Jakarta, Indonesia, March 6 - CARE emergency teams are ready to deploy in response to two major earthquakes that struck the disaster-prone Indonesian island of Sumatra early Tuesday. Early news accounts report 70 killed and thousands displaced by the shocks, which flattened hundreds of buildings. CARE, which has extensive networks of emergency staff already in the area responding to recent flooding in northern Sumatra and the 2004 tsunami in Aceh, is coordinating closely with the local authorities and other agencies in the affected areas to determine the extent of the response needed.

"So far, the information we have is that the situation is within the scope of the government's capabilities to respond," says Assistant Country Director Johan Kieft, who led CARE's emergency responses to the Yogyakarta earthquake in 2006 and the recent floods in Jakarta and Aceh. "However, it is a remote area, and in similar events in the past such as last year's earthquake in Yogyakarta, casualty figures increased rapidly as more information flowed in. Our emergency team is ready to provide immediate assistance if needed."

CARE has more than 40 years of experience in providing emergency response in Indonesia.


DKK 14 million to fight HIV/AIDS

Copenhagen,4 March - 19.000 voluntary collectors all over Denmark spent a couple of hours on a lovely sunny Sunday and ensured that DanChurchAid’s annual door-to-door Parish Collection reached a fantastic result of DKK 14 million (EURO 1,880,240).

Equipped with a collecting box, 19.000 collectors spent their Sunday raising money for DanChurchAid’s HIV/AIDS work in Africa, Asia and Russia. Although the number of volunteer collectors in Copenhagen in particular was lower than last year, DanChurchAid succeeded in raising DKK 14 million at the annual door-to-door collection today. (…) The incredible result was due to the record-breaking collections in 1250 participating parishes and the new cooperation between DanChurchAid and Denmark's leading consumer goods retailer, COOP.  (…)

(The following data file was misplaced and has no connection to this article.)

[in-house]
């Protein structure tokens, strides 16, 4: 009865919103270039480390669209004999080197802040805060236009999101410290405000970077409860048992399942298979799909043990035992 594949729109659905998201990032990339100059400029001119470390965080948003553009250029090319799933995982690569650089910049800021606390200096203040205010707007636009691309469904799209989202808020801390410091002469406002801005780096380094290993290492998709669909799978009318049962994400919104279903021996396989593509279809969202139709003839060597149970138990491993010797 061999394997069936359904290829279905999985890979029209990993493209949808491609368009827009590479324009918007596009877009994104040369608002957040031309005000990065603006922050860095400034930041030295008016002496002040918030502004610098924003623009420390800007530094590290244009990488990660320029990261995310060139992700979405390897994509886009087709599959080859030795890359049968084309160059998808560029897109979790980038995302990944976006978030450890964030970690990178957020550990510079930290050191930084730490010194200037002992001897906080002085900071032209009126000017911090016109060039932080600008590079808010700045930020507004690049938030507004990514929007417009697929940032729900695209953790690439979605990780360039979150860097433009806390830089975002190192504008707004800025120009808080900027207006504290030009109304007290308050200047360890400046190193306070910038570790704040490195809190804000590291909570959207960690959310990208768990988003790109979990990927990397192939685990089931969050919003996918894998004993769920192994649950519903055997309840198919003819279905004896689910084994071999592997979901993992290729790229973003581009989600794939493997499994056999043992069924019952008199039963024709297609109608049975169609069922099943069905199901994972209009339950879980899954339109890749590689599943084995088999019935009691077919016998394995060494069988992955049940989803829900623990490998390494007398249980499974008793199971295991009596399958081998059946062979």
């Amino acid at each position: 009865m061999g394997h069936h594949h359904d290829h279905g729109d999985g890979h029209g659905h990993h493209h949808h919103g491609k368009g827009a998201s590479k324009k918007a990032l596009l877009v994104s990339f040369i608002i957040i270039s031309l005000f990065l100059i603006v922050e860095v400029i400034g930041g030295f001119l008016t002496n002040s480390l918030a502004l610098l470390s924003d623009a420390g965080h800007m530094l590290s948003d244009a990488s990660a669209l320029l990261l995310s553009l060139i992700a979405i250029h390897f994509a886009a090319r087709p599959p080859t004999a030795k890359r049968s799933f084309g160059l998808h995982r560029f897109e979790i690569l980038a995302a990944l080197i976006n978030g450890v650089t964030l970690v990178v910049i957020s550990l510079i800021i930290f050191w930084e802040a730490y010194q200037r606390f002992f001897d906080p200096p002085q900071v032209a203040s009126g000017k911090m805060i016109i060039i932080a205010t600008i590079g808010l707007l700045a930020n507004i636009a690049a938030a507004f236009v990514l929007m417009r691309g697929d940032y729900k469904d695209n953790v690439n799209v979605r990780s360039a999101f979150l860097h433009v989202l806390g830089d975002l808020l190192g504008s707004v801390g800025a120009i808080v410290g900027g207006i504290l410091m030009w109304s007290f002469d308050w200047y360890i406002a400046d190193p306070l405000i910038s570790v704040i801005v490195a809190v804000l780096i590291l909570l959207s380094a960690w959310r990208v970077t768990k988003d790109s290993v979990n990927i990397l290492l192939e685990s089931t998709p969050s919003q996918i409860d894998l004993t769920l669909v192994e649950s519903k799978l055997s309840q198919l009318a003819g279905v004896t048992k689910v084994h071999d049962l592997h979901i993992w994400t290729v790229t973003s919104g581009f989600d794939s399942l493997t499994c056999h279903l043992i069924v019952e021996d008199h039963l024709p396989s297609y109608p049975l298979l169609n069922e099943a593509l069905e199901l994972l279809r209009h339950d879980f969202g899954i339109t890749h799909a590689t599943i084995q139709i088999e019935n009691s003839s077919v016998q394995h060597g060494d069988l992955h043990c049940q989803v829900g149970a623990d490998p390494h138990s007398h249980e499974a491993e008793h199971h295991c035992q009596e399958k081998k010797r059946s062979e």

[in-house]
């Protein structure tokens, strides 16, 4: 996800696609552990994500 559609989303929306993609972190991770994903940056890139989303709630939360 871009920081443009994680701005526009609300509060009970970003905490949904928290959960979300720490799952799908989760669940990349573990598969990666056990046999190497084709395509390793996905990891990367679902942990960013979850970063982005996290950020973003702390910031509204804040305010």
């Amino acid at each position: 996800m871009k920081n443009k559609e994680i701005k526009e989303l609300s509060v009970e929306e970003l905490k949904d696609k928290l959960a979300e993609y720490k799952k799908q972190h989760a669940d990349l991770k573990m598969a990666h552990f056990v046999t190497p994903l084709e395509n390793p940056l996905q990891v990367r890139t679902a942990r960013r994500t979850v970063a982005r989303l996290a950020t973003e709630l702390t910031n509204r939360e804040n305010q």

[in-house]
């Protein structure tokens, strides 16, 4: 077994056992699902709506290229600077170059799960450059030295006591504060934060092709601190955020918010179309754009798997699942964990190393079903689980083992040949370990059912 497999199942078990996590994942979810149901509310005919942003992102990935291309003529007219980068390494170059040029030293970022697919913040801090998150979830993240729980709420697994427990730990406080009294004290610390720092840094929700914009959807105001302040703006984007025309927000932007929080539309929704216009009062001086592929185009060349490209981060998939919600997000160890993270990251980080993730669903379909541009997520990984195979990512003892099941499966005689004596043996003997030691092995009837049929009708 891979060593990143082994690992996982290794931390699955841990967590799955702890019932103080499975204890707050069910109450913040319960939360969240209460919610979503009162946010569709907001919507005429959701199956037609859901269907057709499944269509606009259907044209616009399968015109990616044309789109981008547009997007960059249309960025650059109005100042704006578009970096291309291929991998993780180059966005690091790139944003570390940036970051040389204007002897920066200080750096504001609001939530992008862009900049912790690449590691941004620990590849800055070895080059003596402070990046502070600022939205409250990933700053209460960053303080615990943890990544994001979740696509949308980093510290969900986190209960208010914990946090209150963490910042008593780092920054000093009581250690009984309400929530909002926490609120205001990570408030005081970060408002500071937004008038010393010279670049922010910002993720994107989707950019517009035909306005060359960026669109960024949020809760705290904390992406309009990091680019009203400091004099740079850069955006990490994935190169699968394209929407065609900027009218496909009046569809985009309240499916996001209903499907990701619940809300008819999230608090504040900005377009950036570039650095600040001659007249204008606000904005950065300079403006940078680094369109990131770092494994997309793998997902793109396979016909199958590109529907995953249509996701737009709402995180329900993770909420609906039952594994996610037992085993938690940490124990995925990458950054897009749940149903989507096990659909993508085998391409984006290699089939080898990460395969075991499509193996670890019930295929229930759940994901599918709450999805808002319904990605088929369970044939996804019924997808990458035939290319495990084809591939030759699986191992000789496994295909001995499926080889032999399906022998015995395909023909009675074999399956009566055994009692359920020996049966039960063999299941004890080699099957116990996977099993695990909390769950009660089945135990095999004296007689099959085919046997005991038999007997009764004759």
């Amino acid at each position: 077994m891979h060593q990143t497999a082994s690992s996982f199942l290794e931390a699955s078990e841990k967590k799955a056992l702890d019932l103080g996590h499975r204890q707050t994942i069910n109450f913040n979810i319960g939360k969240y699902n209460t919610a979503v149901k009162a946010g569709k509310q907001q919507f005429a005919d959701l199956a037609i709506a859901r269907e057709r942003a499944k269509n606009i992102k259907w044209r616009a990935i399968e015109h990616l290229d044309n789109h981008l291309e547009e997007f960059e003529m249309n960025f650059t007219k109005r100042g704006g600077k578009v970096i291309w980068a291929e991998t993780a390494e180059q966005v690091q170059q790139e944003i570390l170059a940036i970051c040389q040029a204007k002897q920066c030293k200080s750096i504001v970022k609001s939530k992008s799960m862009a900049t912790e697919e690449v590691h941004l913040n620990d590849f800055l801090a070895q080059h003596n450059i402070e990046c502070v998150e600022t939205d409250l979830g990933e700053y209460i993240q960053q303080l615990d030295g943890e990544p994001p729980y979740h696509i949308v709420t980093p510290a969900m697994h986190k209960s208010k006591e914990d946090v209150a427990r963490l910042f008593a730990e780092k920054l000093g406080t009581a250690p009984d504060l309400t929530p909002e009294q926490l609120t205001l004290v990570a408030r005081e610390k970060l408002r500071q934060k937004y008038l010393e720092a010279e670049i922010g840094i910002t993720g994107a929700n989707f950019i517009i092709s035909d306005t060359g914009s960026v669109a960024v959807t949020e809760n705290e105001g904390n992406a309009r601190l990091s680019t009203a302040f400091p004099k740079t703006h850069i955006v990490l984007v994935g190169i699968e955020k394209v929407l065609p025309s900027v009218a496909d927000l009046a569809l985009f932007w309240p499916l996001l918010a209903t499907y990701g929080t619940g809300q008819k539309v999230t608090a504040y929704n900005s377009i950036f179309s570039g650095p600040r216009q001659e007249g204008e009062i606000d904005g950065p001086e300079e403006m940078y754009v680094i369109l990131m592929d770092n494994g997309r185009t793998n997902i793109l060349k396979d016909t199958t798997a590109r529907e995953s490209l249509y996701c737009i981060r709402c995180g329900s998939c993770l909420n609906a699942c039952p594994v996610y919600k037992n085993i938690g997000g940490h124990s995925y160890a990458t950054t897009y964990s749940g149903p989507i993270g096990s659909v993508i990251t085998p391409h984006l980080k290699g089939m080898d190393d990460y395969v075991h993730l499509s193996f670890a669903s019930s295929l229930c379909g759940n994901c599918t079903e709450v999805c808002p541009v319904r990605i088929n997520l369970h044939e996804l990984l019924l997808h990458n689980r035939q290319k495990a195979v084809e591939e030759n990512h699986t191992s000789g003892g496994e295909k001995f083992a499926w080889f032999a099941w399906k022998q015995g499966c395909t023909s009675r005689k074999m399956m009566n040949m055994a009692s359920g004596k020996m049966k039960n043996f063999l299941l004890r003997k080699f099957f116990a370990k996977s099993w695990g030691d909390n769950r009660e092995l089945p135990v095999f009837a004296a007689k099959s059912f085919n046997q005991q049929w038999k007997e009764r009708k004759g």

Occupied Golan: ICRC supports local communities by transporting apples

March 2 - The ICRC is in the process of transporting 10,000 tonnes of apples from the occupied Golan into Syria proper. The organization is acting in its capacity as a neutral intermediary and at the request of local farmers and the Syrian and Israeli authorities. The operation is being coordinated with all the parties concerned.

The apples are transported from warehouses in the occupied Golan to the Israeli checkpoint at the Kuneitra crossing. Then they are transferred to three ICRC trucks and delivered to buyers waiting on the Syrian side. The operation is expected to last at least six weeks.

This is the third year that the ICRC has conducted such an operation at the Kuneitra crossing. In 2005, it transported 4,000 tonnes and last year close to 5,000 tonnes.

The organization has been carrying out humanitarian activities in the occupied Golan since 1967 and has maintained a permanent presence there since 1988. In its role as a trusted neutral intermediary, it provides a range of services addressing problems that arise from movement restrictions imposed on the population, as well as legal and administrative difficulties resulting from the occupation.


Counterpart International marks 10 years of assisting Azerbaijan's needy

Gathering, shipping and distributing more than $54 million worth of humanitarian assistance, Counterpart has helped Azeris improve their quality of life and create opportunities for long-lasting positive change.